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LSU interim head coach Ed Orgeron fires up the LSU fans as the LSU football team walks down Victory Hill before the game Saturday Nov. 19, 2016, at Tiger Stadium.


Take the word “interim” off Ed Orgeron’s title, tear it up into little pieces and cast it on the November wind, preferably a wind blowing toward Tuscaloosa.

He’s LSU’s permanent coach now, a uniquely Louisiana man for a unique place.

There are a lot of smiling faces at LSU today as Orgeron is officially introduced. Orgeron and his family of course. His players, who took to his infectious, energetic style and had a lot of success in these last seven games, with a couple of clunky failures thrown in. And on the faces of a lot of LSU fans, for whom Orgeron fits the “us against the world” mentality that serves LSU best, the perennial underdog trying to take down the smart guys and the big money.

LSU targeted Houston coach Tom Herman first and thought it had him, at least until Texas sat down at the poker table. Texas was by most accounts Herman’s dream job. What would LSU have had to pay a coach who is long on potential but short on experience to get him to come to Baton Rouge instead of Austin? Seven, eight million a year for seven or eight years? It doesn’t compute. And it may not have worked even then.

By comparison, LSU got a coach for what will be in today’s landscape a bargain price ($3-4 million per year), betting that the skill and moxie he showed as interim coach will convert into something lasting and even more successful. To do that, Orgeron has to start by keeping highly regarded defensive coordinator Dave Aranda (he apparently will) and bringing in a high-powered offensive coordinator.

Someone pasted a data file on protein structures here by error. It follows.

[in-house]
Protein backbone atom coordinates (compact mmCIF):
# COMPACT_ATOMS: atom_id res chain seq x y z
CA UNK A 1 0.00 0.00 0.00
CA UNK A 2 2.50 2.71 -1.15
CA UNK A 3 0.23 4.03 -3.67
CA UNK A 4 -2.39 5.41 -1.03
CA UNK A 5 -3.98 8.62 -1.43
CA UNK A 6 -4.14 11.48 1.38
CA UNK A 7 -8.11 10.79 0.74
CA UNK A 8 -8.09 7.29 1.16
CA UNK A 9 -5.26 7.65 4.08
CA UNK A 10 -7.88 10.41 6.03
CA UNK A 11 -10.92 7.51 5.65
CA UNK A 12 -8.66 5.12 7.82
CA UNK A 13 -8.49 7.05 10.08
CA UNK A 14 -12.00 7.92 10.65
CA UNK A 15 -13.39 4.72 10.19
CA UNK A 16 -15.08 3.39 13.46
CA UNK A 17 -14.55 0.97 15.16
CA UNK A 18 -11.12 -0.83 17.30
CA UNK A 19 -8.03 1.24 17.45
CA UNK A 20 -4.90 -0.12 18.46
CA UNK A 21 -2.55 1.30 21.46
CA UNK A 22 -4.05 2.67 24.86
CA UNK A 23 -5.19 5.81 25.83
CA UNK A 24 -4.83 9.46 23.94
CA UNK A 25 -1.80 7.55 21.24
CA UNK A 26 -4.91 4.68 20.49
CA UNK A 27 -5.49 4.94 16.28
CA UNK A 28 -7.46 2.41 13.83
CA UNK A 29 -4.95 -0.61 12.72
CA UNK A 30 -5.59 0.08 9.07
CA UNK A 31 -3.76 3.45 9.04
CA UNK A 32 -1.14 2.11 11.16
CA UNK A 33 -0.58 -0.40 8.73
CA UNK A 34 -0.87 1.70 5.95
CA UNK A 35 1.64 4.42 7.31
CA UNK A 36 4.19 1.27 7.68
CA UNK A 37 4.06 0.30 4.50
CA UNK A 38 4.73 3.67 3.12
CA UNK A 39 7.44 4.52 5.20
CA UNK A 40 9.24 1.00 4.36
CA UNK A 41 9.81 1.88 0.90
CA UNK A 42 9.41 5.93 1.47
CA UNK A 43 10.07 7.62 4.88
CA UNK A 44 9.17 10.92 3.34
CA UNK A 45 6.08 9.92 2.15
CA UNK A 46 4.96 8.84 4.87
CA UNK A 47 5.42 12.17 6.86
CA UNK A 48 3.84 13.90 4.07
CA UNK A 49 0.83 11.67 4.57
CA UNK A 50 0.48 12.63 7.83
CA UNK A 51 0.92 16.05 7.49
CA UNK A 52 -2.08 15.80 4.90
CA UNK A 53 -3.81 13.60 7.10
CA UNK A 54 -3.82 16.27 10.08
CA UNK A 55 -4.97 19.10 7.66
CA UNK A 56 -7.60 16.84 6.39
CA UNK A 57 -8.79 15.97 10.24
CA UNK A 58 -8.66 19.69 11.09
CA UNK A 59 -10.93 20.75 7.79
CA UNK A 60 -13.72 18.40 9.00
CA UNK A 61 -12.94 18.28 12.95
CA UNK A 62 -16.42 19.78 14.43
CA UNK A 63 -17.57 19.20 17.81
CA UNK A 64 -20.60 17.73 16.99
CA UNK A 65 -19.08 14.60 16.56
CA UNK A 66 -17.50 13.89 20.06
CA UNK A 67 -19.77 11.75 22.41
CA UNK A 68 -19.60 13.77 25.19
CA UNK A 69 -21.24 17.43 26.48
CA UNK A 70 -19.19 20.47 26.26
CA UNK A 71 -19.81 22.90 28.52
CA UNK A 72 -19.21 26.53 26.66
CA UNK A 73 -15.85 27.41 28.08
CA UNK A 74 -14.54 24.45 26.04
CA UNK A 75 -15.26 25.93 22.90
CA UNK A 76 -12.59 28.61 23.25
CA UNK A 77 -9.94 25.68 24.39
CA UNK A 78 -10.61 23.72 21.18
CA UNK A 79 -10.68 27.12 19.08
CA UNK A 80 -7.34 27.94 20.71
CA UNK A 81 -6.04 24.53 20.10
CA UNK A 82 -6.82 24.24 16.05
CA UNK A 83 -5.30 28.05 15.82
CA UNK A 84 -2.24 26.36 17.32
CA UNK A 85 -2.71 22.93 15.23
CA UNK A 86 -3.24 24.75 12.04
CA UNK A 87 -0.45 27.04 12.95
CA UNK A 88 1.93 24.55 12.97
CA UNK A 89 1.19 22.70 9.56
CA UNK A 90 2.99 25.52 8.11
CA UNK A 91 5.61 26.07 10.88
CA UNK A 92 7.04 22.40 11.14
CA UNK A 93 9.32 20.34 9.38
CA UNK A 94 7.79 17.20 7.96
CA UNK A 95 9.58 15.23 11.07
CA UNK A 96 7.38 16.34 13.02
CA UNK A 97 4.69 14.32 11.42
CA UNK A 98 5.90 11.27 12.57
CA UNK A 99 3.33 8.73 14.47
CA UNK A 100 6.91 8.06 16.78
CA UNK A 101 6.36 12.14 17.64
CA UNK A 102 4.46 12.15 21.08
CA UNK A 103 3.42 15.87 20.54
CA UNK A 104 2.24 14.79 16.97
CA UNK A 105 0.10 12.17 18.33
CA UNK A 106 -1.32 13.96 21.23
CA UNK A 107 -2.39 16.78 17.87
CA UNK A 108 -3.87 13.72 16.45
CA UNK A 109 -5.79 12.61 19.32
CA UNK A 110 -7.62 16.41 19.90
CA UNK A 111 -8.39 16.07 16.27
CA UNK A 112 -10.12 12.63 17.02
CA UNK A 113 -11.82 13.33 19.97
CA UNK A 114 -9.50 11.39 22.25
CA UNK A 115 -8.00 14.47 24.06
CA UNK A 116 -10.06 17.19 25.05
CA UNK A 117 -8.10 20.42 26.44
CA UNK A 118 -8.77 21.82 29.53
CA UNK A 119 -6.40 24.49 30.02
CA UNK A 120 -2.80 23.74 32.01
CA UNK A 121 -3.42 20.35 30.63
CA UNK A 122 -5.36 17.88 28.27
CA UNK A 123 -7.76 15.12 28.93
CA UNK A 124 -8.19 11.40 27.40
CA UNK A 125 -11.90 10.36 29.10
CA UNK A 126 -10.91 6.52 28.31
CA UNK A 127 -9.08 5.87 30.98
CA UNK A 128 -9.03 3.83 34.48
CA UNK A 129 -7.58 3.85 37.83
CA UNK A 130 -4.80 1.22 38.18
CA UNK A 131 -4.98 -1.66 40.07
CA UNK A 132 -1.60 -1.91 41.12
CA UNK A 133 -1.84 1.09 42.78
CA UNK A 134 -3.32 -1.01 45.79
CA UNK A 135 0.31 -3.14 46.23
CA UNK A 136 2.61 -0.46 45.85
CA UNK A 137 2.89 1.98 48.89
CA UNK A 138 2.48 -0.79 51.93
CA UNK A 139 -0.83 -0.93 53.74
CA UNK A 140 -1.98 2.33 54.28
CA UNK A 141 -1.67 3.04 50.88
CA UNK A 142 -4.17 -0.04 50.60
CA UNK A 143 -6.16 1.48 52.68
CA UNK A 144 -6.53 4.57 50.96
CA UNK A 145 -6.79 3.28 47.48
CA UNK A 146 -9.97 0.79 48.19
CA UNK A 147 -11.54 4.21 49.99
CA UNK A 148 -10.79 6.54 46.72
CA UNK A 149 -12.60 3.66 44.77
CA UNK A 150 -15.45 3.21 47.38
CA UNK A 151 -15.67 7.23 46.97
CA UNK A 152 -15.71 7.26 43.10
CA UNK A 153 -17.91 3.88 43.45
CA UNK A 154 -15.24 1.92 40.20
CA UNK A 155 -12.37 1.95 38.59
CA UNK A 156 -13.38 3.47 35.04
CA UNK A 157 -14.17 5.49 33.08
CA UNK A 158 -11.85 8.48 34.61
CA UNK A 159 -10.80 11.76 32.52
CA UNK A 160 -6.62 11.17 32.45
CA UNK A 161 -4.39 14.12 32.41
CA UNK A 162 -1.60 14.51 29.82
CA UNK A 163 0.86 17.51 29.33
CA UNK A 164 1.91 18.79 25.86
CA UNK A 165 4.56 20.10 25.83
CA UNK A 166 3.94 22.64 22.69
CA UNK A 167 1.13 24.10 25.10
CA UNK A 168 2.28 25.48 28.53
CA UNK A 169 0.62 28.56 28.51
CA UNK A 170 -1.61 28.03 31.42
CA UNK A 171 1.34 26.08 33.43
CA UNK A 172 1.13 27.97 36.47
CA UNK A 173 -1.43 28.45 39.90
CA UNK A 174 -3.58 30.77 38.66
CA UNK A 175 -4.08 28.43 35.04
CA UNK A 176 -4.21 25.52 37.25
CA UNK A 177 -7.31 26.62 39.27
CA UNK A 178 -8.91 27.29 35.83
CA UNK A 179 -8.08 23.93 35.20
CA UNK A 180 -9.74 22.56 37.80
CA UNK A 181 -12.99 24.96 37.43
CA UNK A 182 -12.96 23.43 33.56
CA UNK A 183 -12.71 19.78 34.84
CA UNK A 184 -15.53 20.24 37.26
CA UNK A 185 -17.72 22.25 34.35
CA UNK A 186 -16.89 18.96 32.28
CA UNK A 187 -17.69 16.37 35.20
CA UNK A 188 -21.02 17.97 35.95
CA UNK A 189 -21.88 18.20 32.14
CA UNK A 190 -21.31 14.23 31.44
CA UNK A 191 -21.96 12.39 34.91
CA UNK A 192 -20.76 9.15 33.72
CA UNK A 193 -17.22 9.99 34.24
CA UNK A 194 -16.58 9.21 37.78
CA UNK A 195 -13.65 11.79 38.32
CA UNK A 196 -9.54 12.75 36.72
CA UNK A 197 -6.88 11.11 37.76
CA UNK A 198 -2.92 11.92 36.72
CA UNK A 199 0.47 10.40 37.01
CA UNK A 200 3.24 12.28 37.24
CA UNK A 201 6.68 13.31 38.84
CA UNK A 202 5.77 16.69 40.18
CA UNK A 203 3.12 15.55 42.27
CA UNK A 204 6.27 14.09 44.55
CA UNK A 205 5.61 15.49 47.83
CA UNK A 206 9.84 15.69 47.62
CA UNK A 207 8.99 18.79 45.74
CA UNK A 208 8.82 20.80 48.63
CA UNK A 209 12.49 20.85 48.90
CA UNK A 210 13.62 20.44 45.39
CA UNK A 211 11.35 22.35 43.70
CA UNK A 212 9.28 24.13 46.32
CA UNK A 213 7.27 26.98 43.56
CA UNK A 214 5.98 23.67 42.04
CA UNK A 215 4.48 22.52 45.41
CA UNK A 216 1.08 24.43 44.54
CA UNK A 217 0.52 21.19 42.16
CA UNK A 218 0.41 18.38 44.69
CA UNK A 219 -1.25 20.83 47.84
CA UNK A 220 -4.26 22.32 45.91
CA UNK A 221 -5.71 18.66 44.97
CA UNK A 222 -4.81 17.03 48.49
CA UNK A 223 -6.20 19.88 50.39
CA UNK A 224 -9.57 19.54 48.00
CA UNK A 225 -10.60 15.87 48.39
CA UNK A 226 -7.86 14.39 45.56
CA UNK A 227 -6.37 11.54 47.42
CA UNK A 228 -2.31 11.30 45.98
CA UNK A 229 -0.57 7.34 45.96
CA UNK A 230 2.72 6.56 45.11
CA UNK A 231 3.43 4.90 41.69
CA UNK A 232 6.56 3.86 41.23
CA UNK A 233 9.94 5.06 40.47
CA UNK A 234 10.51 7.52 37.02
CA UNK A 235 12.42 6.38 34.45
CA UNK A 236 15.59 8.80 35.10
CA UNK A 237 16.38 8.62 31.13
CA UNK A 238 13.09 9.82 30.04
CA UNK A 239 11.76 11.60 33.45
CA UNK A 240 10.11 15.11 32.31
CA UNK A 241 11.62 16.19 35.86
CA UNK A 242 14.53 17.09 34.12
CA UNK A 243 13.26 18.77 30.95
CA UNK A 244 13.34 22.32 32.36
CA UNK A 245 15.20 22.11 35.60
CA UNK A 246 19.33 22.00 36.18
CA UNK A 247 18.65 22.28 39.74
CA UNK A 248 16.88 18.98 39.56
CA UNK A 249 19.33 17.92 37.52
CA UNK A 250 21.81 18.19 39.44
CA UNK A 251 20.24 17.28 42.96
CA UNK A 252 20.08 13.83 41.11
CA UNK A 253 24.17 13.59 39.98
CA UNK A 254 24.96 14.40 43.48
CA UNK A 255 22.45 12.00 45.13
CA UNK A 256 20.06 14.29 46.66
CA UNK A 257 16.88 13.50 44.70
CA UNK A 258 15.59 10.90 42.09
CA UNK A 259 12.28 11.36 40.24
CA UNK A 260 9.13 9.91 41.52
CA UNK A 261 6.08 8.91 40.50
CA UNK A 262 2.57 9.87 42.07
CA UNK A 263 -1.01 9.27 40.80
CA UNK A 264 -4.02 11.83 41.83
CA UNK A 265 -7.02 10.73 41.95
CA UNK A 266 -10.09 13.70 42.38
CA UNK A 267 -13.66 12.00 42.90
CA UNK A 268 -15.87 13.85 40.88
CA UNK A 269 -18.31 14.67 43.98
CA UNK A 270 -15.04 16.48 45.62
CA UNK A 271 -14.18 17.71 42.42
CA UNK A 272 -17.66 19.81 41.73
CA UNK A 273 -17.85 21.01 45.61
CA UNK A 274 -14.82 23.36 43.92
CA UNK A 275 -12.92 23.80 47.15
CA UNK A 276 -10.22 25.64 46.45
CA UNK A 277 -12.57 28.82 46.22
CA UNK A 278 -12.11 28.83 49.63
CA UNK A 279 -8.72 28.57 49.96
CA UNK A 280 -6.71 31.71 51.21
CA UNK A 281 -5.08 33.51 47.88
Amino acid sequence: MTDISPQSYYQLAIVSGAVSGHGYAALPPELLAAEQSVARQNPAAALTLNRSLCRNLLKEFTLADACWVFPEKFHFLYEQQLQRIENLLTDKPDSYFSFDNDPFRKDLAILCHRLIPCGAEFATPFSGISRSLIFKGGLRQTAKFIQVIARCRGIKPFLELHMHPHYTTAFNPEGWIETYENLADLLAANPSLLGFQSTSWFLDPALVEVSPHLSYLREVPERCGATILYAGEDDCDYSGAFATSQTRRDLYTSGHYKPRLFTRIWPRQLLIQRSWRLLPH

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Orgeron has targeted Alabama’s Lane Kiffin for that job, his friend and former boss at Southern California and Tennessee, the man Orgeron replaced at USC as interim coach when Kiffin was fired early in the 2013 season.

Getting Kiffin will be Orgeron’s biggest campaign promise. It will be the first big test of his administration, bigger even than winning whatever bowl game LSU winds up playing in late December or early January.

If Orgeron can do it, it would give LSU a staff that includes arguably the college game’s best defensive coordinator and its best play caller with a head coach who ranks among the very best recruiters in the college game.

Like our nation’s just completed presidential election, there are some for whom Orgeron’s hiring will not satisfy. Those who wanted a big name like Herman or Jimbo Fisher (or Jon Gruden, I suppose). Those fans won’t be satisfied unless Orgeron can win big, bigger even than the man, Les Miles, who LSU just fired.

It’s a tall order, maybe an impossible task. But it’s worth remembering that Orgeron was handed an almost impossible task in this seven-game “audition” and however it happened, he got the job done and got the job.

Coach O, LSU’s coach, once and for all.

Follow Scott Rabalais on Twitter, @RabalaisAdv.​